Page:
Argo is probably best recognised for being winner of the Best Picture Oscar at the 85th Academy Awards, where it also won Best Adapted Screenplay and Best Film Editing. Among its other accolades are a Golden Globe for Best Motion Picture in the Drama category; a BAFTA win for Best Film; and a 96% Approval Rating on Rotten Tomatoes.
Some critics claim this is the best instalment in the long-running 007 franchise, and they may well be right. The series’ twenty-third chapter sees MI6 come to terms with the death of their best agent and being compromised by a terrorist attack. Just when all hope seems lost, a physically and mentally-scarred James Bond (Daniel Craig) returns from hiding and offers his services to a growingly-desperate M (Judi Dench).
While many believe 2006’s Casino Royale to be the most exemplary Bond film, its Bourne-esque tone lacks the sense of fun and adventure present in Skyfall. A delicate balance is found between the tropes of its forebears and the seriousness of its contemporaries, to the point where it can be enjoyed equally by fans of the series and newcomers. The picture sets a high standard not just for the franchise, but for all blockbusters that come after it.
Unanimous praise from critics and cinemagoers saw Skyfall become to the first Bond movie to surpass $1 billion at the global box-office, with some commentators even deeming it worthy of an Academy Award. While it wasn’t nominated for Best Picture, the film did win awards for Best Original Song and Best Sound Editing at the 85th ceremony, making it the first film in the series to win multiple Oscars.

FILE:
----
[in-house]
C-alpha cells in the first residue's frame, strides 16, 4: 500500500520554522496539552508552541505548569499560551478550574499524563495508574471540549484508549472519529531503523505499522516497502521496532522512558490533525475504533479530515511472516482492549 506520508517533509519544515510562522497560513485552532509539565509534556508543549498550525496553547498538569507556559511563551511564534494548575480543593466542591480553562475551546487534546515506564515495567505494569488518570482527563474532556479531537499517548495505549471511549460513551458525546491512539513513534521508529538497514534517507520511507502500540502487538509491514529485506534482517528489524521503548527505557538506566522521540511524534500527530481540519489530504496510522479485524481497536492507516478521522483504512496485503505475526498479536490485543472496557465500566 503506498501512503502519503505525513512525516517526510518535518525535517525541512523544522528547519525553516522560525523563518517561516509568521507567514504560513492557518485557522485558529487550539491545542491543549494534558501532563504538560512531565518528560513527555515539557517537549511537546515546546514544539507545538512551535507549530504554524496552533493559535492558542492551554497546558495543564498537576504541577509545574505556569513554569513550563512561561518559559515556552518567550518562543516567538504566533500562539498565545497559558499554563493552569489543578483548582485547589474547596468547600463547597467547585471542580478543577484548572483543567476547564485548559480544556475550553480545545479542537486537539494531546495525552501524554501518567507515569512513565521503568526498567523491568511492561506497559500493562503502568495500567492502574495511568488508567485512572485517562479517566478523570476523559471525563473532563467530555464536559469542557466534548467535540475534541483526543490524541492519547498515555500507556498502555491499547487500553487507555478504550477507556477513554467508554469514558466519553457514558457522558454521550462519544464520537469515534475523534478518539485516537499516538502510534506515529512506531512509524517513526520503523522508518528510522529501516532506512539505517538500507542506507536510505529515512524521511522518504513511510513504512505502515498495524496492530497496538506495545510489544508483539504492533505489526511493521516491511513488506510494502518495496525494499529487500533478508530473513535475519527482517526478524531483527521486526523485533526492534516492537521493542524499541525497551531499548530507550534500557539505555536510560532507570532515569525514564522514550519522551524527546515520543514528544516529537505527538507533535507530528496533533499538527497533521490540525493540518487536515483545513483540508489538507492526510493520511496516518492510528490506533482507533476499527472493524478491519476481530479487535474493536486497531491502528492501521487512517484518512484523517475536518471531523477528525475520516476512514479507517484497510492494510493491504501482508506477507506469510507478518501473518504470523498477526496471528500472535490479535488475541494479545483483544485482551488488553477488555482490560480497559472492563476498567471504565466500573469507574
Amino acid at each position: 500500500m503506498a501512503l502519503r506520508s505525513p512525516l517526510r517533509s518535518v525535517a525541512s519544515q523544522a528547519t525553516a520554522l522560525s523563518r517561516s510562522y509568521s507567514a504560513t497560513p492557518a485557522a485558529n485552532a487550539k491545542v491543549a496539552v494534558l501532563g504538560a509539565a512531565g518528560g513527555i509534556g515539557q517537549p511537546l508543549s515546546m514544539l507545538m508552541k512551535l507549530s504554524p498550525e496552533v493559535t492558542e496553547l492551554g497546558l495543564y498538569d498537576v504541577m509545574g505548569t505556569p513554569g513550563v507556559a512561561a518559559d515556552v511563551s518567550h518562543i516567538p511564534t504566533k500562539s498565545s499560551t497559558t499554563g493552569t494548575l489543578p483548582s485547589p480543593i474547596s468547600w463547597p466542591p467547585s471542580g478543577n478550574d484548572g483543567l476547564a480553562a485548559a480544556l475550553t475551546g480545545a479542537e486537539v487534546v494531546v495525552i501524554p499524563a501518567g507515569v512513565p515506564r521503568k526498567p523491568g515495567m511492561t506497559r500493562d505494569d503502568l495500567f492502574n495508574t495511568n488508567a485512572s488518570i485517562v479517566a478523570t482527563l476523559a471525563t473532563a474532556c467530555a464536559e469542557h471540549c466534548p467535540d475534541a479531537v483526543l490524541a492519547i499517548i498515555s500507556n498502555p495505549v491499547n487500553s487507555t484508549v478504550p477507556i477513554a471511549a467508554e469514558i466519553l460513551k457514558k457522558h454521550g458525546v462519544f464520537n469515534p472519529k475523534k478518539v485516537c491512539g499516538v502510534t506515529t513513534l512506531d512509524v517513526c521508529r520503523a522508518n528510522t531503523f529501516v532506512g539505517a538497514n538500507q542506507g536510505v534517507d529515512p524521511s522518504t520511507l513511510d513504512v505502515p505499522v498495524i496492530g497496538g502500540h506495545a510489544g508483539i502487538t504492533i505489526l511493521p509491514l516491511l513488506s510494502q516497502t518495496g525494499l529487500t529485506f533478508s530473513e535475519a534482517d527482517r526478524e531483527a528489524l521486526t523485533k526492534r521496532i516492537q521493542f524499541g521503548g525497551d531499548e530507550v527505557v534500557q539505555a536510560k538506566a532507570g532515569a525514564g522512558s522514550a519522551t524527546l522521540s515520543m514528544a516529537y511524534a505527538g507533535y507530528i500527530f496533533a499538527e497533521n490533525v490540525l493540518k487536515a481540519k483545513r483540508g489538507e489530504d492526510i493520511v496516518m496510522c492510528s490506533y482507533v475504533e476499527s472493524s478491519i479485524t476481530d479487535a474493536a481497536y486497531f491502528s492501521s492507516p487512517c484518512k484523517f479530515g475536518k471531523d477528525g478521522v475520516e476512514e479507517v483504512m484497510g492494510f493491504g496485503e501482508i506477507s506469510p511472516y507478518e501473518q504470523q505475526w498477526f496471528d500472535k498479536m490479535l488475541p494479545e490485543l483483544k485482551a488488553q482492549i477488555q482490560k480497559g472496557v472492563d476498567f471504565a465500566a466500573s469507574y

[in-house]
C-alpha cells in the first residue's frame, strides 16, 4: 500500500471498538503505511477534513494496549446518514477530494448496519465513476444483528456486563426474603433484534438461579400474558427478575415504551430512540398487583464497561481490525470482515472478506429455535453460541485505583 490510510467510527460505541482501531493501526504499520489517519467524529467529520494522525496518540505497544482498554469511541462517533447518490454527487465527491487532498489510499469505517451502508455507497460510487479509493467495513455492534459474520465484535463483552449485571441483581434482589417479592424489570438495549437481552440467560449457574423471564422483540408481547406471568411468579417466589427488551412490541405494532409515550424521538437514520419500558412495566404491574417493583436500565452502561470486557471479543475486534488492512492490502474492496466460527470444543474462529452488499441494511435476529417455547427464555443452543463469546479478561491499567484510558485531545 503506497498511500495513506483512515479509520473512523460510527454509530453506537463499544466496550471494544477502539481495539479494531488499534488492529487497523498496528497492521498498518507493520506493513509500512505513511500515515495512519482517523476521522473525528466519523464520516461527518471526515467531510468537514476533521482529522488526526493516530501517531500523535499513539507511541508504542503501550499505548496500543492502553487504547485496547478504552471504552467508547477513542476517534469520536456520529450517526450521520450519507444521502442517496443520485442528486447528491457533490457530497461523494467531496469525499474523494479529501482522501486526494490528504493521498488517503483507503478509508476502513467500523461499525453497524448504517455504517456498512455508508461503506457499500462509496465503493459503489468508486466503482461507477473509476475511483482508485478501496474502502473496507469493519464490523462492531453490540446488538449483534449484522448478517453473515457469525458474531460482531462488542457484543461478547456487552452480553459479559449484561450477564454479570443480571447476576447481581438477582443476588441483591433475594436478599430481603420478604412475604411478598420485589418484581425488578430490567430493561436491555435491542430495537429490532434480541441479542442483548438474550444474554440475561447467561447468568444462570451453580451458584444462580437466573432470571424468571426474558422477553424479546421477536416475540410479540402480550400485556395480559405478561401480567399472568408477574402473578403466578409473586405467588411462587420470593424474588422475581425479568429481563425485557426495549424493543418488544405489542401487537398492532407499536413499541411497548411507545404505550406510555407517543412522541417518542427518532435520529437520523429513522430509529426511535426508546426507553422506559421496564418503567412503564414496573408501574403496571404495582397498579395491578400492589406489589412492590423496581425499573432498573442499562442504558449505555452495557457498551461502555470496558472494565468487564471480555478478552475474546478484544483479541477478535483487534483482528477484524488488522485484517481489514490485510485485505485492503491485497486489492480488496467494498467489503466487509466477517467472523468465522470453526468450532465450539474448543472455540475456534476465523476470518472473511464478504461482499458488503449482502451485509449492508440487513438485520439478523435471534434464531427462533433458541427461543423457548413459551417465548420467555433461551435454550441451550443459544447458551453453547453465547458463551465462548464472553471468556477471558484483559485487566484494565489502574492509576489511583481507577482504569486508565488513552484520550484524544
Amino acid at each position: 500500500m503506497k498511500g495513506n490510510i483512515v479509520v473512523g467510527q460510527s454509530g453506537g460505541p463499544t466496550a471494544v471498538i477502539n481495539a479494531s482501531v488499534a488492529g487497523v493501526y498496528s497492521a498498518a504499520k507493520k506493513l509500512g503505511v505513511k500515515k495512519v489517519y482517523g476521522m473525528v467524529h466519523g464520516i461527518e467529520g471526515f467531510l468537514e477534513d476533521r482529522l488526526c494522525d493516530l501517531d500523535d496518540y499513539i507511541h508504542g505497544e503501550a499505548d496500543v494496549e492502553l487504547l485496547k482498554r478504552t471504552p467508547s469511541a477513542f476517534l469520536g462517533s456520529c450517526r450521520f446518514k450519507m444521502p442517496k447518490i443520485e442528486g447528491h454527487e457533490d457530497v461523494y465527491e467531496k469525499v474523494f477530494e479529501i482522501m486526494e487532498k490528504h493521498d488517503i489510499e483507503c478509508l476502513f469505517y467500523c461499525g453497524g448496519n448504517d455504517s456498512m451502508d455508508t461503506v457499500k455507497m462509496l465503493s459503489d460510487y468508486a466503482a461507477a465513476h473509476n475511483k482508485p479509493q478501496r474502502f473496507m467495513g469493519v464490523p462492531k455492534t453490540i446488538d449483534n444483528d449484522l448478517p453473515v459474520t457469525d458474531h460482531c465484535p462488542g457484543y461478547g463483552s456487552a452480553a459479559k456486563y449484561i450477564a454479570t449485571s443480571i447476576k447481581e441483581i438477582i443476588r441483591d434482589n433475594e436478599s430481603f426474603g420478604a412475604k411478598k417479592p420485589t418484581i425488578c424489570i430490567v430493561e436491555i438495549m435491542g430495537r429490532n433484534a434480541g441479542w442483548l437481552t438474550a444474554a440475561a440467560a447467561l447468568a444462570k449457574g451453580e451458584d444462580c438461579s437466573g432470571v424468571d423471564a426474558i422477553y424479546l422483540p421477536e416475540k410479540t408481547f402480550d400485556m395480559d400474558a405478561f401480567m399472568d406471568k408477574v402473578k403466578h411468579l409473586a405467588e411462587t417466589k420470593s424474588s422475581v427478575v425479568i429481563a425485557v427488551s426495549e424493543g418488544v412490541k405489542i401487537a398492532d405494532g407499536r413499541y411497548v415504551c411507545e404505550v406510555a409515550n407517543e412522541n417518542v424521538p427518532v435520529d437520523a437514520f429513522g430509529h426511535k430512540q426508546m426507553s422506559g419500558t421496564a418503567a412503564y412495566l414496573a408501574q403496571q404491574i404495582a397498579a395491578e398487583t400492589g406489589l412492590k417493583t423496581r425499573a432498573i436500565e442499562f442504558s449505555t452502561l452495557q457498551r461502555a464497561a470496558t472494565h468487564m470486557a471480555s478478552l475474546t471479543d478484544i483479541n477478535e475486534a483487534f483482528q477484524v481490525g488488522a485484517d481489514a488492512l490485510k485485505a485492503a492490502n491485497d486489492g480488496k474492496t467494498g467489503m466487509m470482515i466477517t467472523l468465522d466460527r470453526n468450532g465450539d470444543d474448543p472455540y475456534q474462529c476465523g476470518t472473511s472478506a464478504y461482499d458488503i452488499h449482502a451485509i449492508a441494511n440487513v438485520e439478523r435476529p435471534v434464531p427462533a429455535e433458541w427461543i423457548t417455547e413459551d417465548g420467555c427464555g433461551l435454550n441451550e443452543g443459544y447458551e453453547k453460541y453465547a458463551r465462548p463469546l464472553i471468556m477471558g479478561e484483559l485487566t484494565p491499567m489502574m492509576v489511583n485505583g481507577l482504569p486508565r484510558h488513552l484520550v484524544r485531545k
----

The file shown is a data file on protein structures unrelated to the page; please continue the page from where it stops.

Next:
After years spent languishing behind its competitors, things were looking up for Walt Disney Animation Studios with the releases of The Princess and the Frog and Tangled. What proceeded was Wreck-It Ralph, a story which charted a video-game villain’s quest to become a hero and receive the recognition of his peers. It was also a film that proved Disney could still be a dominant force in their field.
Bright and colourful rendering, unique characters, jaunty music, superb casting, clever jokes and the occasional cameo are what make Wreck-It Ralph a delight to watch, even for those who aren’t familiar with the medium of video-games. Better still, these attributes are aided by a mature, thought-provoking storyline that sees viewers philosophising over complex issues – a bold move for a family-oriented brand like Disney.
Wreck-It Ralph was nominated for Best Animated Feature at the Academy Awards and Golden Globes, unfortunately losing both accolades to the inferior Pixar release, Brave. Thankfully, it did win the major prize at the 40th Annie Awards, and also received an award from the Producers Guild of America. Though not as financially successful as some of its contemporaries, it was popular enough to earn a sequel, Ralph Breaks the Internet.
Other notable releases: Aardman’s under-appreciated Pirates! Band of Misfits proved one of 2012’s funniest movies, animated or otherwise; French drama Amour became a darling among critics with countless Five-Star reviews; Laika’s sophomore effort ParaNorman was a modest success; feature-length anime Wolf Children earned the rare privilege of international recognition; Pitch Perfect sought to capitalise on the craze caused by TV’s Glee and instead outshone it; Martin McDonaugh caught Hollywood’s attention with Seven Psychopaths; David O. Russell had yet more success with Silver Linings Playbook; and Django Unchained demonstrated Quentin Tarantino at his most unhinged.
Do you agree with this list? What films have been missed? Be sure to comment below with your thoughts!